Over 45,000 children line up every two weeks to receive books and reading assignments from one of Nascent’s mobile libraries set up across the Bui division of the North-West region of Cameroon—a number that has increased exponentially over the past four years. As violence surrounding the Anglophone crisis persists, more than two-thirds of schools in the region have remained closed. Nascent teams have had to adjust interventions to accommodate volatile circumstances, and students, who would otherwise be benefitting from Nascent’s food and education program in the classroom setting, have had to adapt to a new way of learning.
Crisis Prevents Children from Attending School
In November 2016, political protests and teacher strikes in Cameroon’s Anglophone region forced all schools to close indefinitely. The complex sociopolitical crisis led to tensions between armed insurgents and the government, and violence throughout the area continues to prevent children and teachers from returning to school. Nascent’s program, which is supported by the United States Department of Agriculture, targets 92 schools in the affected region. Currently, only 35 of those schools are operational.
The closure of schools initially left over 21,000 children without a viable option for education. This had a devastating impact on a region where most kids are reading below grade level. For example, less than 15 percent of kids in grade two can read and understand English at grade level. In addition, hungry children have difficulty concentrating on their lessons. Thus, a critical component of the education program was to provide cooked meals to students in the classroom. With schools shut down, our teams could no longer provide these essential meals.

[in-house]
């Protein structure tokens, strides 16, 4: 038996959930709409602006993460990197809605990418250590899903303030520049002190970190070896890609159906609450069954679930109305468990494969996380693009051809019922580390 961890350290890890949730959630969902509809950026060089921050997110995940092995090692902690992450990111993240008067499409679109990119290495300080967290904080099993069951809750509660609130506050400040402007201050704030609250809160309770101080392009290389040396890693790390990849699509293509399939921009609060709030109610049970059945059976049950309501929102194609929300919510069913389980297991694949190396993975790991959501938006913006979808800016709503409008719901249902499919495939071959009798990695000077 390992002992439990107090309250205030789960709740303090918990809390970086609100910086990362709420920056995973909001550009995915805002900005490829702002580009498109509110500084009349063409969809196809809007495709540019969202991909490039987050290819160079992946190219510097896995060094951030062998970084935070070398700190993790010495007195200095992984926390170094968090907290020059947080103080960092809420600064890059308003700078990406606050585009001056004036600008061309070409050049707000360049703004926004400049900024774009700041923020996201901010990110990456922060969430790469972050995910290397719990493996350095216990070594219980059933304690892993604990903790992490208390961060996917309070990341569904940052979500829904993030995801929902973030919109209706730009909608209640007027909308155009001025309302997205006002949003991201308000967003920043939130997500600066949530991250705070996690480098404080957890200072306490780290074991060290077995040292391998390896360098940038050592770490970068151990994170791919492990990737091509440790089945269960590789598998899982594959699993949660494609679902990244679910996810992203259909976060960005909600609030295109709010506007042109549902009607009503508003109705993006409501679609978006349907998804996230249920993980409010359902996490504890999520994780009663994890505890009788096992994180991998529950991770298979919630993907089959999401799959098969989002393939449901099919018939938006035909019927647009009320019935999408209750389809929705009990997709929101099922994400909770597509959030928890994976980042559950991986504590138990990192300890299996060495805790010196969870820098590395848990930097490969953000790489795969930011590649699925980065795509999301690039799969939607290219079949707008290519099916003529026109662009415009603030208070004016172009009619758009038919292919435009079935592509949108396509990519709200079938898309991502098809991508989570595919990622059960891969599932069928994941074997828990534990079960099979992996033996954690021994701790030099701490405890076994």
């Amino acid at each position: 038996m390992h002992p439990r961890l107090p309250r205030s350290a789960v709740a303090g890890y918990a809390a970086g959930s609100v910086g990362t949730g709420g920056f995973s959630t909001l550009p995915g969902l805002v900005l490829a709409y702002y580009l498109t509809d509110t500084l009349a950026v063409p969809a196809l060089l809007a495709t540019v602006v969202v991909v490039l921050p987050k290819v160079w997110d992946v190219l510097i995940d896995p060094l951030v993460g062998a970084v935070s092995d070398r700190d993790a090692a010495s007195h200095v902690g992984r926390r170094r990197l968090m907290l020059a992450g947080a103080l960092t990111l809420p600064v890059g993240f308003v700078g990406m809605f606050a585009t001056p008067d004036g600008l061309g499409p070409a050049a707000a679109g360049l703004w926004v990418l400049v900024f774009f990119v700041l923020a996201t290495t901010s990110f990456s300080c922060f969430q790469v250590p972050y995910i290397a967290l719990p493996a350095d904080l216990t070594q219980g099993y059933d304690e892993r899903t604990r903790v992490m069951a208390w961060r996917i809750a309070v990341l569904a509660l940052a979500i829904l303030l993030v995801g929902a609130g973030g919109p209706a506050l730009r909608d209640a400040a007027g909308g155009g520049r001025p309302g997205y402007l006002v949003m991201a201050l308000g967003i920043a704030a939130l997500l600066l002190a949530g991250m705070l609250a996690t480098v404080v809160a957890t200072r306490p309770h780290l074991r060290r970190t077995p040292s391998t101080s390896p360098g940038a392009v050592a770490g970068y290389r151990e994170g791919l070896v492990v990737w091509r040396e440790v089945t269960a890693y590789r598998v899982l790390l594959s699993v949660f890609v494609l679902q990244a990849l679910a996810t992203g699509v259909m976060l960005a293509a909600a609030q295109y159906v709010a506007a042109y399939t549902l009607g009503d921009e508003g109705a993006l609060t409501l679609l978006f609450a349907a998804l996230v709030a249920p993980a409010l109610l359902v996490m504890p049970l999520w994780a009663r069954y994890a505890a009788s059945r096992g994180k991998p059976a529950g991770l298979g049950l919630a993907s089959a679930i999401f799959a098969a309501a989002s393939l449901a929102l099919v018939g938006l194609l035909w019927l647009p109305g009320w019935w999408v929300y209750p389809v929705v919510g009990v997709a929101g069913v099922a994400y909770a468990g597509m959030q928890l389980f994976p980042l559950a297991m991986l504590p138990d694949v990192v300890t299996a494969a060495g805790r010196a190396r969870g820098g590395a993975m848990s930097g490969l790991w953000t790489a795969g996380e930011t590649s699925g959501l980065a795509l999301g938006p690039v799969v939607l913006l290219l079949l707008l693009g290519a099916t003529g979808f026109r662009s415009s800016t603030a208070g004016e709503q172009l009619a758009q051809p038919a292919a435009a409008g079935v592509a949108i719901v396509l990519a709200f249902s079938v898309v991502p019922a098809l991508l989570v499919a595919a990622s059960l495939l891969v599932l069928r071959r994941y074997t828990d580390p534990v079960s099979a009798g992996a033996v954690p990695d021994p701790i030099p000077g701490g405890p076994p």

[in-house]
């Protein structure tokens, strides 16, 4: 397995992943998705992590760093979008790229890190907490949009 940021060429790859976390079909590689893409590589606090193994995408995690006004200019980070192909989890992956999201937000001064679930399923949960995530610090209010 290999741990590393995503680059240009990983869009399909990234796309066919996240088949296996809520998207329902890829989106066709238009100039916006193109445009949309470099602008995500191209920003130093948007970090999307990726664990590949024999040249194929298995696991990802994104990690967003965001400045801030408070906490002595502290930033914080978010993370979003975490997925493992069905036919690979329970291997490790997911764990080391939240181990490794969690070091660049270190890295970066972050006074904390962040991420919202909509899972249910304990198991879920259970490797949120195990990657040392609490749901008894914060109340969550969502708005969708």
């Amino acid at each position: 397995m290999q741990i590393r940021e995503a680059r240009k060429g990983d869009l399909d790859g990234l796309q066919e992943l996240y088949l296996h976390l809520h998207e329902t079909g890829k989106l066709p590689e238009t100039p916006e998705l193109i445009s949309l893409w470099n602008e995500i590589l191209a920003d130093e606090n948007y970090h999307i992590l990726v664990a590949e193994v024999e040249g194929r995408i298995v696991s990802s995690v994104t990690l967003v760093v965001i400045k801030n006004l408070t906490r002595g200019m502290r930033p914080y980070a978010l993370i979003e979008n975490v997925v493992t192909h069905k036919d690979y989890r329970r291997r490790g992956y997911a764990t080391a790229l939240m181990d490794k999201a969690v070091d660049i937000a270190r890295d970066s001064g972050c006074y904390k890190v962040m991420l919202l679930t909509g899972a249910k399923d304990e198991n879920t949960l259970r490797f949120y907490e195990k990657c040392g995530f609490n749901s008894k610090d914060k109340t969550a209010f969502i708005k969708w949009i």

A Community Steps Up to Provide Education During Conflict
In the face of unpredictable change, Nascent teams rallied the community together to adapt its program and ensure children living in the affected region continued to have access to education. In March 2017, Nascent launched its Mobile Reading Program (MRP), which targeted students previously enrolled in the project schools. The program involved setting up mobile libraries within safe walking distances from children’s homes where students can rent books. Our teams worked with the local government and partners to procure grade-level reading materials in English to furnish the libraries and trained volunteer parents and community members to serve as library assistants. Now, the program has 435 libraries set up across the Bui division, where library assistants can provide reading assignments and one-on-one lessons to approximately 130 students per assistant.